Even if the District Court in its discretion had relied on acquitted conduct, though, “a jury's verdict of acquittal does not prevent the sentencing court from considering conduct underlying the acquitted charge, so long as that conduct has been proved by a preponderance of the evidence.” United States v. Ciavarella, 716 F.3d 705, 735-36 (3d Cir. 2013) (quoting United States v. Watts, 519 U.S. 148, 157 (1997)). That is because “the jury cannot be said to have necessarily rejected any facts when it returns a general verdict of not guilty.” Watts, 519 U.S. at 155. The District Court here had ample basis for deciding by a preponderance of the evidence that the dangerous weapon enhancement should apply, given that “the testimony [by Mr. Rodi] with reference to the [axe] ․ was corroborated by Mr. Markakis.” (App. at 5243-44.)
“We find no clear error in the District Court's factual findings because there is sufficient evidence in the record to support the finding” that a dangerous weapon, namely the axe, was used.10 Ciavarella, 716 F.3d at 736. Therefore, the argument that the District Court's application of the dangerous weapon enhancement violated the Sixth Amendment fails.
B. RICO Grouping under the Guidelines
The Sentencing Guidelines lay out a method for determining a numerical offense level for federal crimes, which, when combined with a defendant's criminal history score, yield a sentencing range. The base offense level for a RICO conspiracy is the greater of either 19 or the level applicable to the underlying racketeering activity. See U.S.S.G. § 2E1.1. To calculate the latter number, we must launch on a journey through the Guidelines' labyrinthine provisions for grouping offenses. A sentencing court “treat[s] each underlying offense as if contained in a separate count of conviction ․” Id. § 2E1.1, cmt. (n.1). After identifying the underlying racketeering offenses the court then groups together closely related ones, in accordance with Chapter 3 of the Guidelines. Id. § 3D1.2. Once those offenses are grouped, the court assigns a base offense level to each “Group” based on the nature of the grouping and of the offenses grouped. Id. § 3D1.3. In assigning the base offense level to each Group, the court looks to the highest offense level of the underlying offenses in that Group. Id. § 3D1.3.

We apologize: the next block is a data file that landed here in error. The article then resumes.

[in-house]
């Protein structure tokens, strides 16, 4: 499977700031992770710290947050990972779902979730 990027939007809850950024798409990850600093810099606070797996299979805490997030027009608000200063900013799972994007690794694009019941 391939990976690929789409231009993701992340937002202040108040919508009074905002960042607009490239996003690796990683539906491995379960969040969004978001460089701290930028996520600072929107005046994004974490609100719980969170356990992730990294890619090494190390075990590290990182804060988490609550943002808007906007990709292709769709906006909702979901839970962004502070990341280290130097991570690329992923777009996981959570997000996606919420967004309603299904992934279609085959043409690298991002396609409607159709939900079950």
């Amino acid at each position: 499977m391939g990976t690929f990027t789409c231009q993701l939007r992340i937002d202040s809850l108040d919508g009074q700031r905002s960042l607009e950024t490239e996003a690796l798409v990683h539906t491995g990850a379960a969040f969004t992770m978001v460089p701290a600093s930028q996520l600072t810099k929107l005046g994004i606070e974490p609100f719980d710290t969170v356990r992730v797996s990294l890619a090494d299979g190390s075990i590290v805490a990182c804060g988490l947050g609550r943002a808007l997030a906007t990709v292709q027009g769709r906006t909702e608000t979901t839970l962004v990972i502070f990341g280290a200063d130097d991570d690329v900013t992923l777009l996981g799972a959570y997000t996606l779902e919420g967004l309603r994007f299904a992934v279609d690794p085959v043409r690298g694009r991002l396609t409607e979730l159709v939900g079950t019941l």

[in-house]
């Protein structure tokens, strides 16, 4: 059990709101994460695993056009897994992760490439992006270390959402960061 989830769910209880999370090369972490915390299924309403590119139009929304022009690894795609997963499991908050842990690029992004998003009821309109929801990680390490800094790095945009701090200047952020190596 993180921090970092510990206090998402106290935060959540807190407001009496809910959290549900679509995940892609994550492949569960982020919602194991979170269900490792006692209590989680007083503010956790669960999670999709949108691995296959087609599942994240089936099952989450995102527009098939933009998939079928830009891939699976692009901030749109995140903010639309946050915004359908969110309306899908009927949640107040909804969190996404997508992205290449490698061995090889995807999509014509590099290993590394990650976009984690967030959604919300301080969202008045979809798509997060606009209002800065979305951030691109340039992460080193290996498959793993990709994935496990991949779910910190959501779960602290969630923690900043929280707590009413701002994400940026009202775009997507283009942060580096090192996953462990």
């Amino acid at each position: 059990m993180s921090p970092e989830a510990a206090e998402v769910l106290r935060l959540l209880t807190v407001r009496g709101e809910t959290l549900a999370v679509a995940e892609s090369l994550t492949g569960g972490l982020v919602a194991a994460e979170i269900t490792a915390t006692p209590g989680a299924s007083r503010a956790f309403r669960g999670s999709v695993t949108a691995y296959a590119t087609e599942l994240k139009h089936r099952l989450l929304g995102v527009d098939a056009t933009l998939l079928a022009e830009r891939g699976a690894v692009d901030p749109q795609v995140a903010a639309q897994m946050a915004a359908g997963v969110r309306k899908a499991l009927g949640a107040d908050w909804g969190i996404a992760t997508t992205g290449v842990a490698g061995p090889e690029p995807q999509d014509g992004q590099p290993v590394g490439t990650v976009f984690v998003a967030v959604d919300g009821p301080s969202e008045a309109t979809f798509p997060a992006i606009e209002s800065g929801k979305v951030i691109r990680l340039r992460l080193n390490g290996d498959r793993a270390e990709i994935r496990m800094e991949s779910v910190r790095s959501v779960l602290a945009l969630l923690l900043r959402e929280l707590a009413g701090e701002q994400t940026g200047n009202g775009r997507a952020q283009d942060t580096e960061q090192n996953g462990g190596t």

After the offense level has been determined for each Group, the sentencing court must then determine the combined offense level of all the Groups. To do so, the court “tak[es] the offense level applicable to the Group with the highest offense level and increas[es] that offense level by the amount indicated” in a table included in the Guidelines. Id. § 3D1.4. That table requires the court to assign “Units” to each Group. Id. One Unit is assigned to the Group with the highest offense level. Id. § 3D1.4(a). Then, one additional Unit is added “for each Group that is equally serious or from 1 to 4 levels less serious” than the Group with the highest offense level. Id. And one-half Unit is added for “any Group that is 5 to 8 levels less serious than the Group with the highest offense level.” Id. § 3D1.4(b). “[A]ny Group that is 9 or more levels less serious than the Group with the highest offense level” is to be disregarded. Id. § 3D1.4(c). Based on the total number of Units, the base offense level can be increased up to a maximum of 5 levels, if the sum of the Units is 5 or greater. Id. § 3D1.4.
For both Gjeli and Mustafaraj, the highest offense level applicable to the groupings was 28, and the groupings' Units aggregated to 8.5 Units. So a 5 level increase in offense level was added to 28, making the total offense level for each man 33.